2) Better operation of the cable management arm when extending the server out of the rack for service. One should be able to pull the server out 1000 times and the cabling remains neat and enacted.
    3) It looks good. There is a sense of pride when your multi-million dollar data center looks like a multi-million dollar data center.
    Currently, I am working as an Analyst teaching others how to properly cable servers and teaching them about the vision of having the neatest data center on the planet.
    Dave

  • Dave, well put and I agree on all three points you bring up. Also, Tim, excellent article! I work for a website called http://www.ShowMeCables.com where we sell data and connectivity products, and I always try to mention that the little upfront cost of using cable management & best cabling practices will always, ALWAYS pay for itself in the end.
    Sometimes people will even complain about the cost of using Velcro straps… so you can see how sometimes cable management is thought of as an afterthought, wasted budget, or just plain waste of time.
    The cost of cable management is so little compared to the labor involved in trying to navigate a disconnected or broken cable. The article hinted at the ability to quickly troubleshoot or replace lines, but, more importantly, think of the mission critical data that could be held up for hours while a technician tries to go through the rats nest of cables in the first picture.
    It’s funny, but an entire section or sector of your company can be dependent on a single Ethernet cable that costs less than what you spent for breakfast, yet it could literally cost MILLIONS of dollars from downtime or loss of connectivity for every minute the system is down.
    Not to mention scalability, and how much time that can be saved when adding to your network, it just makes sense to use proper cable management.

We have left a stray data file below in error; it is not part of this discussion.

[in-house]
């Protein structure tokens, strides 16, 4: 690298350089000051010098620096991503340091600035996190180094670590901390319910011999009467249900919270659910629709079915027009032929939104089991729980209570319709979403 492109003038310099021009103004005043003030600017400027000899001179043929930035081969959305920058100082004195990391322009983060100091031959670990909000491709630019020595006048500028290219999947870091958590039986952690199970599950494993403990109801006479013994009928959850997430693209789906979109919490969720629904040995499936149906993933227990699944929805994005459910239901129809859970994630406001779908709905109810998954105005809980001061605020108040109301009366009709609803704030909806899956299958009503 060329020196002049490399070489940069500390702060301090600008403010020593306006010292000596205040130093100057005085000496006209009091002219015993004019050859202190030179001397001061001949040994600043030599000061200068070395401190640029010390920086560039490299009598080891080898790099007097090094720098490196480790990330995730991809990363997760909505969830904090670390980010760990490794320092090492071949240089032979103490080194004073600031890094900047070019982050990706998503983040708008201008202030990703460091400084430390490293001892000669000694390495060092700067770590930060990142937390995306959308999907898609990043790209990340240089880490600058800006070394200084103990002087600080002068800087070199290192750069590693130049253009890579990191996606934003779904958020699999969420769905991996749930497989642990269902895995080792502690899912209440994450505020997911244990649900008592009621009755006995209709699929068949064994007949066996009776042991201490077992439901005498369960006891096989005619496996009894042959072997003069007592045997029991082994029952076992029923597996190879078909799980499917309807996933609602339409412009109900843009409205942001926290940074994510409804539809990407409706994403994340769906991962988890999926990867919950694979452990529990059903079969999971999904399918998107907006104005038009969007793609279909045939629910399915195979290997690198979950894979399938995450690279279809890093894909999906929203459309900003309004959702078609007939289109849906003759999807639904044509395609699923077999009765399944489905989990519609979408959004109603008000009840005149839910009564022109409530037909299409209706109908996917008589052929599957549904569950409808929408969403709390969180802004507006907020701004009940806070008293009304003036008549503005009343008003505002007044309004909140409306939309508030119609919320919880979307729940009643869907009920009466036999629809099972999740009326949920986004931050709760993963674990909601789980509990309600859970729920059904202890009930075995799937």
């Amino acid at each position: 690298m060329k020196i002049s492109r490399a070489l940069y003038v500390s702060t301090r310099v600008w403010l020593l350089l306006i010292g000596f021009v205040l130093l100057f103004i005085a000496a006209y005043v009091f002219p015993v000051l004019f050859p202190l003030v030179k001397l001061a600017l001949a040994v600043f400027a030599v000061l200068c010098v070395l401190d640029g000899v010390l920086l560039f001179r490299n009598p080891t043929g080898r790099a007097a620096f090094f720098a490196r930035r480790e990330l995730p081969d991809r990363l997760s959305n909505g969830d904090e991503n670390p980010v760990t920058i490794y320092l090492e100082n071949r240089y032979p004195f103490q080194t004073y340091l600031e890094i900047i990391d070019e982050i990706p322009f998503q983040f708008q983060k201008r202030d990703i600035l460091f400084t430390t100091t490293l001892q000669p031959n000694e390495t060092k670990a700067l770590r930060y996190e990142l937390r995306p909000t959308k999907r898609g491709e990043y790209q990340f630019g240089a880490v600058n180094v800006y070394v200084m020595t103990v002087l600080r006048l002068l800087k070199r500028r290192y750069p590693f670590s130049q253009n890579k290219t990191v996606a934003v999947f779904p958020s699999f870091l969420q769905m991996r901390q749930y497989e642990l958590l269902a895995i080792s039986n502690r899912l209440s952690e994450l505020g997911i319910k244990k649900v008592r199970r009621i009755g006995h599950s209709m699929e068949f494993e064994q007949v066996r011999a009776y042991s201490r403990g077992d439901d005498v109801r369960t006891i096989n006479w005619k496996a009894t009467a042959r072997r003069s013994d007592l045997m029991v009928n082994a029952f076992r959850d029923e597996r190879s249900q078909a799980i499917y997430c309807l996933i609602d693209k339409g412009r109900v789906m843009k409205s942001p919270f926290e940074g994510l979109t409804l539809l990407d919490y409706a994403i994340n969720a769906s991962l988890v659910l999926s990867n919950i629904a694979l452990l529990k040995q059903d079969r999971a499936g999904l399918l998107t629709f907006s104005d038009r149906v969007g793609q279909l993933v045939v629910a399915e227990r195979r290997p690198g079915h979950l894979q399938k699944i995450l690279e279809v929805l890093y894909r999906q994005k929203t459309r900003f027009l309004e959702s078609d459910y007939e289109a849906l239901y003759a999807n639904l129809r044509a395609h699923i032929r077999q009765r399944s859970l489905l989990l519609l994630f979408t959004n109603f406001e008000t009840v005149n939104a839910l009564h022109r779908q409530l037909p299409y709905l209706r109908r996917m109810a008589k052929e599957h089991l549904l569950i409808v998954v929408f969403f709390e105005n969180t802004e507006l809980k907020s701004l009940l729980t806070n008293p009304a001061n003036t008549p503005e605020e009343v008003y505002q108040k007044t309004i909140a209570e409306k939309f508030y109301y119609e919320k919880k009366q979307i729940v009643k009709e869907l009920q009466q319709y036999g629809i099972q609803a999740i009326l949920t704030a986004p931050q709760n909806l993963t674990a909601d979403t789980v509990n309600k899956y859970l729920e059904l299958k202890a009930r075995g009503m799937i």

Thanks,
    James D Mitchell
    The HelpMeCableGuy
    http://www.HelpMeCableGuy.com
    http://www.ShowMeCables.com

  • Dave, well put and I agree on all three points you bring up. Also, Tim, excellent article! I work for a website called http://www.ShowMeCables.com where we sell data and connectivity products, and I always try to mention that the little upfront cost of using cable management & best cabling practices will always, ALWAYS pay for itself in the end.

    Sometimes people will even complain about the cost of using Velcro straps… so you can see how sometimes cable management is thought of as an afterthought, wasted budget, or just plain waste of time.

    The cost of cable management is so little compared to the labor involved in trying to navigate a disconnected or broken cable. The article hinted at the ability to quickly troubleshoot or replace lines, but, more importantly, think of the mission critical data that could be held up for hours while a technician tries to go through the rats nest of cables in the first picture.

    It’s funny, but an entire section or sector of your company can be dependent on a single Ethernet cable that costs less than what you spent for breakfast, yet it could literally cost MILLIONS of dollars from downtime or loss of connectivity for every minute the system is down.

    Not to mention scalability, and how much time that can be saved when adding to your network, it just makes sense to use proper cable management.

    Thanks,

    James D Mitchell

    The HelpMeCableGuy

    http://www.HelpMeCableGuy.com

    http://www.ShowMeCables.com

  • Indeed, excellent article Tim!
    I would like to add a quick fact: the importance of choosing the “right” cabling contractor if one chooses to go that route.
    Choosing a cabling contractor is like choosing a partner: you want to know that he she not only will do a good job designing and installing the cabling but the company will be around in the future to respond to potential issues and fix them immediately to minimize the potential negative impact on the business.

  • Indeed, excellent article Tim!

    I would like to add a quick fact: the importance of choosing the “right” cabling contractor if one chooses to go that route.

    Choosing a cabling contractor is like choosing a partner: you want to know that he she not only will do a good job designing and installing the cabling but the company will be around in the future to respond to potential issues and fix them immediately to minimize the potential negative impact on the business.

  • mrfixit123 says:

    to hell with ethernet cables. it would be 100X easier to manage everything if cables fiber instead of Cat5